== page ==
Risks and Benefits of Counselling

Risks of counselling? What?

Risks” sounds so dramatic. When I first heard the idea, I thought it sounded silly. However, there is a decent reason for this consideration: making an informed decision.  In plain language, having an idea of what you are getting into, before jumping in with both feet. 

Let’s take the example of eating a peach. The idea of “risks” involved with eating a peach may seem ridiculous. Peaches taste delicious. They are a healthy food choice. What’s the problem? Well, if you have never eaten a peach and do not know about the big pit in the centre, you might get a taste of that yummy sweetness and chomp into it with enthusiasm, chipping a tooth on the pit.  There’s a reason it is sometimes called a “stone.”

The point is simply to be informed. To know some basics about counselling, before jumping into it.

Here are some potential risks to think about:

  • You might feel uncomfortable and awkward talking about personal thoughts and feelings.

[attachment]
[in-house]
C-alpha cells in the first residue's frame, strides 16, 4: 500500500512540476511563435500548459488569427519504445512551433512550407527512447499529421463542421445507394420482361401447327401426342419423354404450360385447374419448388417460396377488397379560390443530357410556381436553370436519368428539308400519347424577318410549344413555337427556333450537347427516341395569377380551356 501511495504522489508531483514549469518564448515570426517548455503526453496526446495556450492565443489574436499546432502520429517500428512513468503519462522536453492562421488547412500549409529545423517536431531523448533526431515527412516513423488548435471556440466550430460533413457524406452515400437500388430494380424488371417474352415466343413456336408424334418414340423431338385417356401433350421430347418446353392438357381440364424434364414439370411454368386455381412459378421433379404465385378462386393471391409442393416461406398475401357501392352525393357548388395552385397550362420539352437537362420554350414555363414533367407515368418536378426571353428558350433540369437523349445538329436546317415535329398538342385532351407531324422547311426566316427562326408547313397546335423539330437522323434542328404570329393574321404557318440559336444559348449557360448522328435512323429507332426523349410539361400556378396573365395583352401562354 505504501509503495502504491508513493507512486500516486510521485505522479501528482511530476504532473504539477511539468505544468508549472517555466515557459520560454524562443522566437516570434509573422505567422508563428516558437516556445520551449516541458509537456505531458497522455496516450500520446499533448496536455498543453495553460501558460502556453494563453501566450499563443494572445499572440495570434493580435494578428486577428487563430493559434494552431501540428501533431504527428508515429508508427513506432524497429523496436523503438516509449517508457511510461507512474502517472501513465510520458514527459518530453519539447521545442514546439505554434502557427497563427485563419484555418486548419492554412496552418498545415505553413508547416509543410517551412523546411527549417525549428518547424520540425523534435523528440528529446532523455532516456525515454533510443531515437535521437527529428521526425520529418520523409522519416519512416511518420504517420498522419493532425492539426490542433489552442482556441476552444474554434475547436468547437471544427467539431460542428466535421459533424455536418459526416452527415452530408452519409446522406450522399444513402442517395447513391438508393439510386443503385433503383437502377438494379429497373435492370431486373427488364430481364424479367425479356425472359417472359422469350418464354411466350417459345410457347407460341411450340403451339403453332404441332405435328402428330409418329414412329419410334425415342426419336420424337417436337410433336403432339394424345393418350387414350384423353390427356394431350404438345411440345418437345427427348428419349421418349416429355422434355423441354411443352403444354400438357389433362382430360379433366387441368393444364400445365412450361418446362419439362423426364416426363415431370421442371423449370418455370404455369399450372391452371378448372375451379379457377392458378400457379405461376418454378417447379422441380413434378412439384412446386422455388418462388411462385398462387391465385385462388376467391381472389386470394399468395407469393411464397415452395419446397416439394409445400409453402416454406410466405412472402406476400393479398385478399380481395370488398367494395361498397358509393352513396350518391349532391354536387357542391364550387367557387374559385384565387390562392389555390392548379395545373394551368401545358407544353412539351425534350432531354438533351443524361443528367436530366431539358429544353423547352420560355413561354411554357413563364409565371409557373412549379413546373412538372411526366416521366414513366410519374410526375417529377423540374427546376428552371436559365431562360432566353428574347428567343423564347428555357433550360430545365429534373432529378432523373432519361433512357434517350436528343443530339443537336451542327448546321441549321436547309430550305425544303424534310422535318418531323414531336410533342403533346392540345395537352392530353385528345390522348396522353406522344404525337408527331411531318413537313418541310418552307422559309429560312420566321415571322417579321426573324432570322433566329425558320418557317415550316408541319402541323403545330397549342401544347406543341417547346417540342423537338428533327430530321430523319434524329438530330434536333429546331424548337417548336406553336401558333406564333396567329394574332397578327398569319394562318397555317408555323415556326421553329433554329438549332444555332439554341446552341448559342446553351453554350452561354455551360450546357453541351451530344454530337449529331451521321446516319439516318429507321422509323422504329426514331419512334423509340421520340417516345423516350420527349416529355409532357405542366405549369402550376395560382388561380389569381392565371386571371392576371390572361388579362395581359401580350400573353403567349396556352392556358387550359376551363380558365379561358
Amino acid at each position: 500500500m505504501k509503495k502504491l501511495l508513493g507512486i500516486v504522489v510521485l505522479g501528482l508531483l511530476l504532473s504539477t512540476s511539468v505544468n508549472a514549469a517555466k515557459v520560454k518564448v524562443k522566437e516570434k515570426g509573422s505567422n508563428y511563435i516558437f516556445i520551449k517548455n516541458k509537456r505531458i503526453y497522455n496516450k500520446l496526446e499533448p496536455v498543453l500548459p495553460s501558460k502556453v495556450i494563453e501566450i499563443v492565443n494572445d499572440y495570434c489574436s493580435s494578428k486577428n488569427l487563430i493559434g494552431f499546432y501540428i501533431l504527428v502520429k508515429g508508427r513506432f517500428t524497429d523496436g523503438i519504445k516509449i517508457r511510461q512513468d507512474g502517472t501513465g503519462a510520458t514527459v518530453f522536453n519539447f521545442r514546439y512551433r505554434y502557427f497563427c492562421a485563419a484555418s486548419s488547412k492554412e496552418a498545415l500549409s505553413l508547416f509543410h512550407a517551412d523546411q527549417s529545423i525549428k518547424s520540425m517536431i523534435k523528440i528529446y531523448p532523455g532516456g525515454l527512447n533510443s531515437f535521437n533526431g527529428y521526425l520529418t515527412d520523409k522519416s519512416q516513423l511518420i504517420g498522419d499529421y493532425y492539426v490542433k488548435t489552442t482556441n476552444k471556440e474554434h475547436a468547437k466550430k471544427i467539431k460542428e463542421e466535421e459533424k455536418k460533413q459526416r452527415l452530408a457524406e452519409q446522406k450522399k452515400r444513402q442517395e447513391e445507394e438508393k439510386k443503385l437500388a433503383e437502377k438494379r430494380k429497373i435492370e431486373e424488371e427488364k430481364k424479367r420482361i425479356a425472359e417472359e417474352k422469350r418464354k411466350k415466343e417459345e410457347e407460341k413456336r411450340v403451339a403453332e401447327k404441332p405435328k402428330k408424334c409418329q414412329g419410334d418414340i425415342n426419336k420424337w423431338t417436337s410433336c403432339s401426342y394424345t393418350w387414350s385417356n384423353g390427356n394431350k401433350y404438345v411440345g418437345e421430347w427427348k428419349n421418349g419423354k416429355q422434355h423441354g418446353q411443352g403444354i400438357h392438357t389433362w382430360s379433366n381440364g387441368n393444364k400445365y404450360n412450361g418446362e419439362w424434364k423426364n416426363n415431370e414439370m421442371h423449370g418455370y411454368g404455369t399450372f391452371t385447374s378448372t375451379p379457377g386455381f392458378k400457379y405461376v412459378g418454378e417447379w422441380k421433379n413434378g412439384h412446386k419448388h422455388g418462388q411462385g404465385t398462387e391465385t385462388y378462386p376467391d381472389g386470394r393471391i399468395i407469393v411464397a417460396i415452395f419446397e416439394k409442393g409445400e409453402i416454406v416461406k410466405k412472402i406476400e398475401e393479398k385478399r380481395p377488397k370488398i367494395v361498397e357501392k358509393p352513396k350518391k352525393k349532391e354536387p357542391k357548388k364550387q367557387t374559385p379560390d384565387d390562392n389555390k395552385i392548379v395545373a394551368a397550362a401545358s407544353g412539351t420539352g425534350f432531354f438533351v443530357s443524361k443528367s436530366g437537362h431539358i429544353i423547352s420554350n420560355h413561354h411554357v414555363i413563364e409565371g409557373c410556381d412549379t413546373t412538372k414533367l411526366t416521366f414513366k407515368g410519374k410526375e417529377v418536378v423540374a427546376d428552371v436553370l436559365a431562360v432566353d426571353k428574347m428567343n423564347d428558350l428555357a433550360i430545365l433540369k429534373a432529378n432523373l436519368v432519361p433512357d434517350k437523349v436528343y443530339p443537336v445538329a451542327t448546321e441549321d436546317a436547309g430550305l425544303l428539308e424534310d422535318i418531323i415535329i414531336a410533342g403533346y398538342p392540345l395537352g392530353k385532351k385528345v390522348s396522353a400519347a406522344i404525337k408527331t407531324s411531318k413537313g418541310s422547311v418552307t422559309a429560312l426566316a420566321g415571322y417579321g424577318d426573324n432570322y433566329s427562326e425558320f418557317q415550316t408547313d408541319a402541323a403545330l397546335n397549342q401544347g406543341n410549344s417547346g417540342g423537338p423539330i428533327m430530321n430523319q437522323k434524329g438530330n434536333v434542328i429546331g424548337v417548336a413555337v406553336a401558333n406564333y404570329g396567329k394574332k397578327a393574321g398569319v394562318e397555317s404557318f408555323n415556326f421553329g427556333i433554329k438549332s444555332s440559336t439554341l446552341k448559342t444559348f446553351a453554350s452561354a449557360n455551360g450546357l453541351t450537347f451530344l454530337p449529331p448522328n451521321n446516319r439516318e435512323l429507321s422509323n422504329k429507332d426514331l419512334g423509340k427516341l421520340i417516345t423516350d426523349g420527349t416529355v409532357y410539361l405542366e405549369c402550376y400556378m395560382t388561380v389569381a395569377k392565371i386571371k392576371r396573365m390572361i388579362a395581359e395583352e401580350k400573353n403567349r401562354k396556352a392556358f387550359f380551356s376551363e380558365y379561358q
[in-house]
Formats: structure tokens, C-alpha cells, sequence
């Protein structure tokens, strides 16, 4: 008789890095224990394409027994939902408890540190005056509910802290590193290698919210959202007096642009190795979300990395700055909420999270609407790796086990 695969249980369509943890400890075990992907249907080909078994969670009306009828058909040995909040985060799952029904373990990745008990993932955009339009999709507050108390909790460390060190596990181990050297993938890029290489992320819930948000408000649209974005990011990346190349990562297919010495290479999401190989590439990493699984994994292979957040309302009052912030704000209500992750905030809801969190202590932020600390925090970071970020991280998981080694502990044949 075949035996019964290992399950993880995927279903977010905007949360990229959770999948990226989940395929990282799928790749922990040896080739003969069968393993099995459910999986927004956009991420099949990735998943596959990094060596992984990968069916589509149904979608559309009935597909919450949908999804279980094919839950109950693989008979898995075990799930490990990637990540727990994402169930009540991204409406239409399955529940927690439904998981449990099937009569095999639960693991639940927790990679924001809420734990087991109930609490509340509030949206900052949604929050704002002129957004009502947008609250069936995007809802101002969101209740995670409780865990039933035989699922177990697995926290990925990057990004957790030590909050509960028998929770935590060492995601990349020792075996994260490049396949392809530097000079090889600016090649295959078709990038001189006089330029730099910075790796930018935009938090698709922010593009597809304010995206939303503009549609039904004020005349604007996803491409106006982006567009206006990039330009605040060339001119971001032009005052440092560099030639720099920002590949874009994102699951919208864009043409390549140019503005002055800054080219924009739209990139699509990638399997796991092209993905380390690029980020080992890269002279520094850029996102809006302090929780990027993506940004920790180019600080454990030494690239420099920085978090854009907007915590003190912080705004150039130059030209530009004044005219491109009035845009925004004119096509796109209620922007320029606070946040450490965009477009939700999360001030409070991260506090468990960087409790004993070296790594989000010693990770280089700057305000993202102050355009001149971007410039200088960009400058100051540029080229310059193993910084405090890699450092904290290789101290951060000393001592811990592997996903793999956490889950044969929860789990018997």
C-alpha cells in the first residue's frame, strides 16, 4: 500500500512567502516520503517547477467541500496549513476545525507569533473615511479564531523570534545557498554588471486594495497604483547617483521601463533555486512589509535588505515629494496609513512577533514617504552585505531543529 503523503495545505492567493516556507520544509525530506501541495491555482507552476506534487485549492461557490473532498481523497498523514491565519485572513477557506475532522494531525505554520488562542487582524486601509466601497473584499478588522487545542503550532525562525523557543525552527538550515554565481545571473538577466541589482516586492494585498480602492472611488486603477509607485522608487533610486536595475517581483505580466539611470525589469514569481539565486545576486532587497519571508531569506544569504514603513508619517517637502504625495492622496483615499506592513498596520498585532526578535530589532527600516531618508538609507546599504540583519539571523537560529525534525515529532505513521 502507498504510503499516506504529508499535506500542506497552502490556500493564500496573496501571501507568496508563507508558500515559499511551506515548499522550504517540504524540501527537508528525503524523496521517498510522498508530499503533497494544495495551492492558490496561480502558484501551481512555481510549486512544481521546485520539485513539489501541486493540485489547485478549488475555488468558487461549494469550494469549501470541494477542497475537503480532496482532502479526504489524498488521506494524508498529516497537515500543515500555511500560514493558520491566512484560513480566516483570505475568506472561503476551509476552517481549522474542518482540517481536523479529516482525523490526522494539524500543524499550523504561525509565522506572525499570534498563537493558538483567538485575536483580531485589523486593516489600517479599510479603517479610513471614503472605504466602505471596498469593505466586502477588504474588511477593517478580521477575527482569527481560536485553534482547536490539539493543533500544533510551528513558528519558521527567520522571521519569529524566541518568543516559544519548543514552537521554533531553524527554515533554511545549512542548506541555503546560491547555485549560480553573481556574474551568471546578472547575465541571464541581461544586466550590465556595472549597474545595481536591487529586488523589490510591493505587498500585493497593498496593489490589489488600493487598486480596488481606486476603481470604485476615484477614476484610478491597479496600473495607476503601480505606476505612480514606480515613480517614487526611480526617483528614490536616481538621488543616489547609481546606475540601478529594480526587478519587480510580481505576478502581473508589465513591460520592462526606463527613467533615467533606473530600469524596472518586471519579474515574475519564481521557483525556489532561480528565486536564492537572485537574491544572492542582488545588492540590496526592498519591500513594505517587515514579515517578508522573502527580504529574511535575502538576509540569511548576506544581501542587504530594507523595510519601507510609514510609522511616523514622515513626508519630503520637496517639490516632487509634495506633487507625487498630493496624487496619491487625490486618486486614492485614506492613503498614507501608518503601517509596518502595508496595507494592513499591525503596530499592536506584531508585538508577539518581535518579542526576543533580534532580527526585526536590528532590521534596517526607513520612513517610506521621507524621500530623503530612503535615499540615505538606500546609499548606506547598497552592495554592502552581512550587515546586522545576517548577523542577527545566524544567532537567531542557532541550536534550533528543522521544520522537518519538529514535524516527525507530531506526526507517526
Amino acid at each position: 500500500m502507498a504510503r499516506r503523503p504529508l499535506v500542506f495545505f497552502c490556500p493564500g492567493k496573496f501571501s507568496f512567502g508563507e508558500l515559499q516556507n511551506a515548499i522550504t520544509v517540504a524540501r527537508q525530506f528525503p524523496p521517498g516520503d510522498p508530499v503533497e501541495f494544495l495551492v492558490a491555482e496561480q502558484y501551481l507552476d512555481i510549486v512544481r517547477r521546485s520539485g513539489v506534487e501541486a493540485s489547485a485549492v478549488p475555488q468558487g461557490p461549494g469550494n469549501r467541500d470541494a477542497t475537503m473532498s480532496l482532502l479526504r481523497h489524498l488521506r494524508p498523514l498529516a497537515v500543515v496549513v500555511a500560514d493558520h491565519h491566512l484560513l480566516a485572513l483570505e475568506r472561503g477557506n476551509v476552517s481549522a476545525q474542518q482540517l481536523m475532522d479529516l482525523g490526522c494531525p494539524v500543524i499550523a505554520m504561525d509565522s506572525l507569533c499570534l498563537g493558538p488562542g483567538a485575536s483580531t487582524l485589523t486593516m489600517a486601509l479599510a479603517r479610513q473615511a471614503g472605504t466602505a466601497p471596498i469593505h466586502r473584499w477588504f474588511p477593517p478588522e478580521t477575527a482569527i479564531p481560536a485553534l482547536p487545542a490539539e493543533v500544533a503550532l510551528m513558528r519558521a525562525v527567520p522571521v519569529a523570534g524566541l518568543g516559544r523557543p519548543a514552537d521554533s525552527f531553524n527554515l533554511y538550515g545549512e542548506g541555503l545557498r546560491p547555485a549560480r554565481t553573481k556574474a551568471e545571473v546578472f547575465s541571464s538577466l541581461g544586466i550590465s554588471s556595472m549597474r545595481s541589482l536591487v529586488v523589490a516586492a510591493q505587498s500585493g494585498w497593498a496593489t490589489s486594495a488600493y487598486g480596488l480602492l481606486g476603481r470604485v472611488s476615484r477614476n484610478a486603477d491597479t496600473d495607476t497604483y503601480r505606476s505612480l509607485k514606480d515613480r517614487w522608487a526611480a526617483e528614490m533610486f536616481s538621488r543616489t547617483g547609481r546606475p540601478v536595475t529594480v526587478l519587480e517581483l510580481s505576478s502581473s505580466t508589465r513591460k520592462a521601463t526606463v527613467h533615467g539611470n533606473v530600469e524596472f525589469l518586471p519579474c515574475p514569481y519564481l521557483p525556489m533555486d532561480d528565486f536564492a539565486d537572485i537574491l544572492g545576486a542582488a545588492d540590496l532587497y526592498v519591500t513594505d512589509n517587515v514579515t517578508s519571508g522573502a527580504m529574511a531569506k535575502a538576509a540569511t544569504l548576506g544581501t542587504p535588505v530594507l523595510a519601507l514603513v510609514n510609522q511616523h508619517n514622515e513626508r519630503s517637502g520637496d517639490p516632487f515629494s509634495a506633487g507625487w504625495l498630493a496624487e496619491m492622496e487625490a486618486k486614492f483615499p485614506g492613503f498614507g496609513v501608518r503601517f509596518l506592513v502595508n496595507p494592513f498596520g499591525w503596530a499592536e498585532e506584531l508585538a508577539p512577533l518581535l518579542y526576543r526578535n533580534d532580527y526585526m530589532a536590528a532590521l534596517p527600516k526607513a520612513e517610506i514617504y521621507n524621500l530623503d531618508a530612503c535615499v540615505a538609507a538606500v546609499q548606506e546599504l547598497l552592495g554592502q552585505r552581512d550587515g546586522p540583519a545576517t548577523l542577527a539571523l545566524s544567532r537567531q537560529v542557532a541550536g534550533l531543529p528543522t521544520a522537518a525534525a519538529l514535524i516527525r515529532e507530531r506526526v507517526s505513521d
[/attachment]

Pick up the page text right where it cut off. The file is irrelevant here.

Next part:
• You might hear something surprising.  Not necessarily the pleasant kind of surprise.  I may offer suggestions or make recommendations (sometimes) which you do not really like or agree with.
  • Disappointment is a risk. While counselling can be very helpful, it does not work perfectly, 100% of the time, for 100% of people.

Of course, my job includes planning and interventions to help minimize risks. This starts with informing you that risks exist, and encouraging you to think about them before proceeding. I also work hard to help prevent and manage risks such as those listed above.

The benefits of counselling are fairly straightforward. You come to counselling because you want to achieve something. For some, this is as simple as the opportunity to be heard, understood and validated.

Usually, there is also a desire for some sort of change and improvement. To make progress toward one or more goals. Helping you to achieve progress toward your goal(s) is the the most obvious benefit of counselling.

To discuss how Chris might help you work toward your goals, call (226) 932-7111. 

call_or_email Call or email Chris for an initial consultation.

Call: 226-932-7111

Email: chrislindsaycounselling@gmail.com

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